Michael Bourne and the Mets

I’m not a fan of the idea of signing Michael Bourne.


I don’t have anything personal against the man.  From what I understand, he’s a solid citizen and a good guy.  He’s a decent player – good glove, has speed, steals bases, and there’s certainly a need for him in the Mets lineup.  


However, the Mets are not going anywhere this season.  They’re going to finish 4th in the division behind the Nationals, Braves, and Phillies.  Just like the argument the Pirates used with Ralph Kiner during the Hall of Famer’s playing days – they can finish in 4th with our without him.  Michael Bourne isn’t a difference maker.


Big market or not – financial issues or not with the team – the Mets are still a couple of years away from contention.  It’s clear the Mets are looking to reduce payroll while they get the debt service under control and if the team is going to be back to spending (hopefully wisely), it’s not prudent at this time to bog themselves down with a long term contract for Bourne.  If they were only a piece or two away, it would make sense.  At the moment it does not.


While the draft is essentially a crap shoot, signing Bourne would also cost the Mets their #1 pick this year, which also doesn’t make sense for the future.


Now I’m not going to feel sorry for a man who made $6.8MM last year, Michael Borne is getting screwed by the current market conditions in his search for a long term deal.  A team signing him will not only lose their #1 pick for signing him (which is nothing new), they will also lose their monetary slot allowance for the #1 pick in the draft.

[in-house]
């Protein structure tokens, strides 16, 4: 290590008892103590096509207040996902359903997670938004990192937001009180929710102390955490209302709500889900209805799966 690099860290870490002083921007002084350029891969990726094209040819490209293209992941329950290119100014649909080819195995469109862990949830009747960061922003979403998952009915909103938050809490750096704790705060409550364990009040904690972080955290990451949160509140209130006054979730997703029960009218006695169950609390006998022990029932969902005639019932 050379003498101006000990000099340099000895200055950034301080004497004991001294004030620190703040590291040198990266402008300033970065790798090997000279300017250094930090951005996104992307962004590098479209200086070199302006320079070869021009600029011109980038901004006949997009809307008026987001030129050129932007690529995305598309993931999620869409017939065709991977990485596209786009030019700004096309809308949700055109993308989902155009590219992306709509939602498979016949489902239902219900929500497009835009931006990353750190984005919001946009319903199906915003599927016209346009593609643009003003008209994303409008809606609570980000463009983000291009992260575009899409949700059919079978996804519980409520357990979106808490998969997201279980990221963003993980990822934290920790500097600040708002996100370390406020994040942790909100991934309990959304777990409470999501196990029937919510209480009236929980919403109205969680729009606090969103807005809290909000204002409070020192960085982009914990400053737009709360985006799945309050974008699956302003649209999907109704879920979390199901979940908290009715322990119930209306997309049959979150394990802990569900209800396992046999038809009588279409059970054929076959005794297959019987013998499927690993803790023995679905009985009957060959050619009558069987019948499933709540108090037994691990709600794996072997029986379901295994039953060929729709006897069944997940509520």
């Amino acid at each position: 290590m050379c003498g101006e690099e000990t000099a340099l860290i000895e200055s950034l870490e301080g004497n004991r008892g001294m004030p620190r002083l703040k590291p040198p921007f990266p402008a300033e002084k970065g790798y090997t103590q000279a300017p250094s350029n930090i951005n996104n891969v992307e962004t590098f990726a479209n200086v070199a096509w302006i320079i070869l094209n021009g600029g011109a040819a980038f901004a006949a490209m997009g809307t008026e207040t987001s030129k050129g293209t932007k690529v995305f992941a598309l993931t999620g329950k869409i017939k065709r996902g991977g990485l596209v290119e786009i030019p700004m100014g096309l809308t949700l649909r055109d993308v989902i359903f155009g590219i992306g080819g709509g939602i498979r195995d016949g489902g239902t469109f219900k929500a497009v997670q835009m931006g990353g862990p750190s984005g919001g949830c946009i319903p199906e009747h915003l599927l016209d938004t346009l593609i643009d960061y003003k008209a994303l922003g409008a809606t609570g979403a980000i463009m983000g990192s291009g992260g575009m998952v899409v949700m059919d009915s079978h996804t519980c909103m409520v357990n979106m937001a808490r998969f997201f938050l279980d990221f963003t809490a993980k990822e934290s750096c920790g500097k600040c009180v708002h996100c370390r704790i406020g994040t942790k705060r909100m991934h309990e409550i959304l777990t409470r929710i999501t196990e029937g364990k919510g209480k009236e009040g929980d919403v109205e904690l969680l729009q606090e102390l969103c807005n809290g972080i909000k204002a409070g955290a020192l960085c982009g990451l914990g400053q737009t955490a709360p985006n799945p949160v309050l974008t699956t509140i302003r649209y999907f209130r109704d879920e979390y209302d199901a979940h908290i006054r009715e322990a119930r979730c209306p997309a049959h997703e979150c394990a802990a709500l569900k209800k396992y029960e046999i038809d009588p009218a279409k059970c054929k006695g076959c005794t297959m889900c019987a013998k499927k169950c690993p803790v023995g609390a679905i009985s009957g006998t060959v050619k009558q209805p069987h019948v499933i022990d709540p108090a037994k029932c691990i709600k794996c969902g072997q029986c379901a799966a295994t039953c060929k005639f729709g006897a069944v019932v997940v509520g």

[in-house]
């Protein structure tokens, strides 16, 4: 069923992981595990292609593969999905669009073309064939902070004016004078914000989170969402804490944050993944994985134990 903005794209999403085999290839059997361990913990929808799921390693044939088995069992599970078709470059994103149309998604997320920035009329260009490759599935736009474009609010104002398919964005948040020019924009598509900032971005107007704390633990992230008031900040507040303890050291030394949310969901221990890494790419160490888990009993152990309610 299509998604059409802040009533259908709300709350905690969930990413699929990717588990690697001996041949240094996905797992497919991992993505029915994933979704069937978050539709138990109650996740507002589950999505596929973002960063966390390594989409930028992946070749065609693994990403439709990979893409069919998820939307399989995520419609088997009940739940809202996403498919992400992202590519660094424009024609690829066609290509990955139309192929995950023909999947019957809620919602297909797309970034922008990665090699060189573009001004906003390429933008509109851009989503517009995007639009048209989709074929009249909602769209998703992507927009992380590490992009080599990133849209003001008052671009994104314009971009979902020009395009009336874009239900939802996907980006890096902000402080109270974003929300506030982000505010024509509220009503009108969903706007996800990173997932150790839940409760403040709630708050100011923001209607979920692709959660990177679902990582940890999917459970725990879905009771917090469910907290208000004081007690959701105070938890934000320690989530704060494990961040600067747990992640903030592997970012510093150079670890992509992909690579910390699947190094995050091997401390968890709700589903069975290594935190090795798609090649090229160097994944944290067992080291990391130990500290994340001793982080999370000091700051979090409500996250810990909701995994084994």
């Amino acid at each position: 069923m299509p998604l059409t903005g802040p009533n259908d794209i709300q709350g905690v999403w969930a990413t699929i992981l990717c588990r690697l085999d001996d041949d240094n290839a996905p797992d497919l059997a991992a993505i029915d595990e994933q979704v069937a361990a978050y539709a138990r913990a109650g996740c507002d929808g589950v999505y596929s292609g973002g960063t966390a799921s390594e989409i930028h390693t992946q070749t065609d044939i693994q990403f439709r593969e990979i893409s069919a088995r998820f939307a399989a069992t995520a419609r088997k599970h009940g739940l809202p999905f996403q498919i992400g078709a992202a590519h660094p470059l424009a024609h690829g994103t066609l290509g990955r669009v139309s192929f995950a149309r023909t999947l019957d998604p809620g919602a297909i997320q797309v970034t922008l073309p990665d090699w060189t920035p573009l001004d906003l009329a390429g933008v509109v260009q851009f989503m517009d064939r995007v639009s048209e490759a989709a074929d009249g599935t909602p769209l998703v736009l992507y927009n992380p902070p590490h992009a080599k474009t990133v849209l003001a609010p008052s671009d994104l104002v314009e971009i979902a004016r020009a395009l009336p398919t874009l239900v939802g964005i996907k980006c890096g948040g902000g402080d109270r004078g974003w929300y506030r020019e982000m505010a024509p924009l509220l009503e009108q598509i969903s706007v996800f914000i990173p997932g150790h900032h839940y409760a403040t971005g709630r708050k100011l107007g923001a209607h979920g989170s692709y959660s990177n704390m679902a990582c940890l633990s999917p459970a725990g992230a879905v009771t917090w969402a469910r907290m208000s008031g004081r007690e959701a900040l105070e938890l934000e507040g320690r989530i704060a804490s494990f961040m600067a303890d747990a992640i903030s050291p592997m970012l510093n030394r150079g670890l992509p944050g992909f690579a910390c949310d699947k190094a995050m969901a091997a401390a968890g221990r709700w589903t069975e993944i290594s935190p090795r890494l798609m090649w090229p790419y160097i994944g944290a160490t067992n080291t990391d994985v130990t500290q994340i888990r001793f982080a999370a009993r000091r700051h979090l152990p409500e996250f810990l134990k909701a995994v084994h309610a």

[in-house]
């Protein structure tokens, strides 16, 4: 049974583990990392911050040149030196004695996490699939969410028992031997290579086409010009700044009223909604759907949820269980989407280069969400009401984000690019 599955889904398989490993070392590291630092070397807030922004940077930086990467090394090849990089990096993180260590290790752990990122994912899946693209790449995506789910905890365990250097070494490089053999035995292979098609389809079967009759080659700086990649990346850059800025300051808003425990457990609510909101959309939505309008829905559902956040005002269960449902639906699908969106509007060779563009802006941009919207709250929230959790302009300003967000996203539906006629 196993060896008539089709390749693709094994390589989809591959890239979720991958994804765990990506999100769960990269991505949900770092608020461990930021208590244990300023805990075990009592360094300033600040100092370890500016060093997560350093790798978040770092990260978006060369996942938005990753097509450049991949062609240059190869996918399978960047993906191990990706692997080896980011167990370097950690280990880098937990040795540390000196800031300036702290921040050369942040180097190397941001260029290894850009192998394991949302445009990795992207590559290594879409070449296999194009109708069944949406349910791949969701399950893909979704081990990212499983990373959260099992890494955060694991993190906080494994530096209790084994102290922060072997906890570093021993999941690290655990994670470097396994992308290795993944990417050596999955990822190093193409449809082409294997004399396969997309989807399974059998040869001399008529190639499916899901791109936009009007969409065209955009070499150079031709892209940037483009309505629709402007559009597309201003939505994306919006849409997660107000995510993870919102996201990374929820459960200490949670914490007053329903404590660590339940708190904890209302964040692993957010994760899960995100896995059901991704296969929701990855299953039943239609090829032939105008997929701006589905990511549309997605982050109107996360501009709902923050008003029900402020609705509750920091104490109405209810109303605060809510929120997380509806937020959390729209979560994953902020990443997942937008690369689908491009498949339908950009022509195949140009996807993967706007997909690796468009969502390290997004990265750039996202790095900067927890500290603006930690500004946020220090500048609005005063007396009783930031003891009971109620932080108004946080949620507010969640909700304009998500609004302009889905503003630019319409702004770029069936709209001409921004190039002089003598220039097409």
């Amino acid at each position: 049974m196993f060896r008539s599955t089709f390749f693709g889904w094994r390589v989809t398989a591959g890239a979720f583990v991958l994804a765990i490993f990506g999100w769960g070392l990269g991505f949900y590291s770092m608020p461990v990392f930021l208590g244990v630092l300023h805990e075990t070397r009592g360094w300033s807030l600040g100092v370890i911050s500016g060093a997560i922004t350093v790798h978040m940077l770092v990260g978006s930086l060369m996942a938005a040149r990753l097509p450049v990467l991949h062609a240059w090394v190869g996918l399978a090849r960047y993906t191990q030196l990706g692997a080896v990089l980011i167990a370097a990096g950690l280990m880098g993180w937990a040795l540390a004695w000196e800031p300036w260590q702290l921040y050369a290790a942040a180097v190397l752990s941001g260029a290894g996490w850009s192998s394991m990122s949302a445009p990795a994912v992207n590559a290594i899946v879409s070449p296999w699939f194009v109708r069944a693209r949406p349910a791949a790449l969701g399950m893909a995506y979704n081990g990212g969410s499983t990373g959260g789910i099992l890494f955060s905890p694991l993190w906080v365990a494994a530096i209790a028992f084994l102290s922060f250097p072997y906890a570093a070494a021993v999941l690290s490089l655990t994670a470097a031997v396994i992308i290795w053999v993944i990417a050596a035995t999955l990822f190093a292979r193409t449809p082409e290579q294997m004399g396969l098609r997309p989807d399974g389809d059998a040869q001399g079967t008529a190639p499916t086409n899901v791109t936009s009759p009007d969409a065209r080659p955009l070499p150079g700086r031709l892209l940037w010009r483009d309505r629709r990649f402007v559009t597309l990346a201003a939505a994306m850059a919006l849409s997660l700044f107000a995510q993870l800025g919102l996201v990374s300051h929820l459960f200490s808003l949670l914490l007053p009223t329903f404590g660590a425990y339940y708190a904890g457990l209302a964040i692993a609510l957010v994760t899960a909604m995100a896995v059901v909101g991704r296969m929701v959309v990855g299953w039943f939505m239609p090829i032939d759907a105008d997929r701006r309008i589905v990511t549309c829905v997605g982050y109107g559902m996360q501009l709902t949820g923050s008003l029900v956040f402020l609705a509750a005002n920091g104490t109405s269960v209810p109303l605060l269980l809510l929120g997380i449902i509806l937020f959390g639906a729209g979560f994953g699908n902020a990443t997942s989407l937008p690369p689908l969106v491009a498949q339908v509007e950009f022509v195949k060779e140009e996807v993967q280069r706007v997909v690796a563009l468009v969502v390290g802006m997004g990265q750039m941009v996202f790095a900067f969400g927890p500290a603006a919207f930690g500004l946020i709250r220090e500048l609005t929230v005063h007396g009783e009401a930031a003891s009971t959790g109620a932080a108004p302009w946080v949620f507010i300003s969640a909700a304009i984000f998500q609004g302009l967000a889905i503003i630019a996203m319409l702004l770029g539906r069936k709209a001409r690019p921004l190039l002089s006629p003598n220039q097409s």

All this would be fine and good except for one thing – the way the market has played, the “penalty” for another team signing Bourn should be removed.  In the spirit of fairness, the purpose of the penalty would be to compensate the team that lost a prime free agent for their loss.  Bourn didn’t decide to walk away from the Braves, leaving the team to have to replace him with a lesser or unproven player (i know he declined the qualifying offer – but it’s also his right as a free agent to shop his services wherever he wishes).  The Braves were the ones who walked away from him first.  They added the Brothers Upton to the roster, and with an outfield of Upton, Upton, and Heyward – there’s no longer any room at the inn for Bourn.  


By the Braves actions, they’ve forced Bourn out the door.  There isn’t an option for him to come back to the team.  Because they Braves have taken away the option for him to return, they shouldn’t get further compensation for allowing him to go.  Bourn’s options are now diminished and hindered because of compensation that would have to be sent to the Braves for poaching their free agent. 


In real world terms – imagine getting replaced at your day job by someone from the outside, then not being able to get another job because a new employer would have to pay your former employer, even though you didn’t sign a non-compete contract. 




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